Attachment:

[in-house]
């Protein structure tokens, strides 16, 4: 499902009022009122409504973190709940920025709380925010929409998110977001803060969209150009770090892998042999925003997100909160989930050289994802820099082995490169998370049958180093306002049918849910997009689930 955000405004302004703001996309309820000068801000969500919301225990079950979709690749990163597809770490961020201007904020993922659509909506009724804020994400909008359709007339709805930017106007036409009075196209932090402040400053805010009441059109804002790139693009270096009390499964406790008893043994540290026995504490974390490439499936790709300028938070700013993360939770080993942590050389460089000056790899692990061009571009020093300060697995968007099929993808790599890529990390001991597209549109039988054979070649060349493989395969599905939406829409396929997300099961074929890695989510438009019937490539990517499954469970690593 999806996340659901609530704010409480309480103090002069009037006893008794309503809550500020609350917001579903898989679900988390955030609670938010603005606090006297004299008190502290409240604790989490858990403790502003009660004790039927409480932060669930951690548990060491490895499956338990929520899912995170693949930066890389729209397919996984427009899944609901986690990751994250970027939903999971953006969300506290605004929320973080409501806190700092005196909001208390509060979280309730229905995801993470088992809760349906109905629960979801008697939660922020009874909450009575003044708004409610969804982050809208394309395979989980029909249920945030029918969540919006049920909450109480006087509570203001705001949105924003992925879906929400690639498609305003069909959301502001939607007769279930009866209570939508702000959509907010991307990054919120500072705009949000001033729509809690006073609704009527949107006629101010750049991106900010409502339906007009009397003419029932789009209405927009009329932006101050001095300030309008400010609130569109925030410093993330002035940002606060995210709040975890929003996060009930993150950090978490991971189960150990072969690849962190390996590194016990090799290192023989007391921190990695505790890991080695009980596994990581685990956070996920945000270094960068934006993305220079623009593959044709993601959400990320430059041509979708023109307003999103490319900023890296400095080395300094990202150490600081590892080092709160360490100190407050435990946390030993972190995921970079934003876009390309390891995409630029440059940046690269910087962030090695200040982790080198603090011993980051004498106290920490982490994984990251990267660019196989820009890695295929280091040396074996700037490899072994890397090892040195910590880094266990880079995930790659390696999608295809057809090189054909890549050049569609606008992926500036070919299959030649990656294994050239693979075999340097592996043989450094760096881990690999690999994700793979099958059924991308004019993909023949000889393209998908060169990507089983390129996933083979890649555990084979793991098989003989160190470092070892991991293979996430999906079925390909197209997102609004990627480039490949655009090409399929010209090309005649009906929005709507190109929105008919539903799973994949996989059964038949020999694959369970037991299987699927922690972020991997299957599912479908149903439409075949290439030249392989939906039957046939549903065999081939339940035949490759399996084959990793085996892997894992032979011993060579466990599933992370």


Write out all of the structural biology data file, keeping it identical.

[in-house]
């Protein structure tokens, strides 16, 4: 499902009022009122409504973190709940920025709380925010929409998110977001803060969209150009770090892998042999925003997100909160989930050289994802820099082995490169998370049958180093306002049918849910997009689930 955000405004302004703001996309309820000068801000969500919301225990079950979709690749990163597809770490961020201007904020993922659509909506009724804020994400909008359709007339709805930017106007036409009075196209932090402040400053805010009441059109804002790139693009270096009390499964406790008893043994540290026995504490974390490439499936790709300028938070700013993360939770080993942590050389460089000056790899692990061009571009020093300060697995968007099929993808790599890529990390001991597209549109039988054979070649060349493989395969599905939406829409396929997300099961074929890695989510438009019937490539990517499954469970690593 999806996340659901609530704010409480309480103090002069009037006893008794309503809550500020609350917001579903898989679900988390955030609670938010603005606090006297004299008190502290409240604790989490858990403790502003009660004790039927409480932060669930951690548990060491490895499956338990929520899912995170693949930066890389729209397919996984427009899944609901986690990751994250970027939903999971953006969300506290605004929320973080409501806190700092005196909001208390509060979280309730229905995801993470088992809760349906109905629960979801008697939660922020009874909450009575003044708004409610969804982050809208394309395979989980029909249920945030029918969540919006049920909450109480006087509570203001705001949105924003992925879906929400690639498609305003069909959301502001939607007769279930009866209570939508702000959509907010991307990054919120500072705009949000001033729509809690006073609704009527949107006629101010750049991106900010409502339906007009009397003419029932789009209405927009009329932006101050001095300030309008400010609130569109925030410093993330002035940002606060995210709040975890929003996060009930993150950090978490991971189960150990072969690849962190390996590194016990090799290192023989007391921190990695505790890991080695009980596994990581685990956070996920945000270094960068934006993305220079623009593959044709993601959400990320430059041509979708023109307003999103490319900023890296400095080395300094990202150490600081590892080092709160360490100190407050435990946390030993972190995921970079934003876009390309390891995409630029440059940046690269910087962030090695200040982790080198603090011993980051004498106290920490982490994984990251990267660019196989820009890695295929280091040396074996700037490899072994890397090892040195910590880094266990880079995930790659390696999608295809057809090189054909890549050049569609606008992926500036070919299959030649990656294994050239693979075999340097592996043989450094760096881990690999690999994700793979099958059924991308004019993909023949000889393209998908060169990507089983390129996933083979890649555990084979793991098989003989160190470092070892991991293979996430999906079925390909197209997102609004990627480039490949655009090409399929010209090309005649009906929005709507190109929105008919539903799973994949996989059964038949020999694959369970037991299987699927922690972020991997299957599912479908149903439409075949290439030249392989939906039957046939549903065999081939339940035949490759399996084959990793085996892997894992032979011993060579466990599933992370």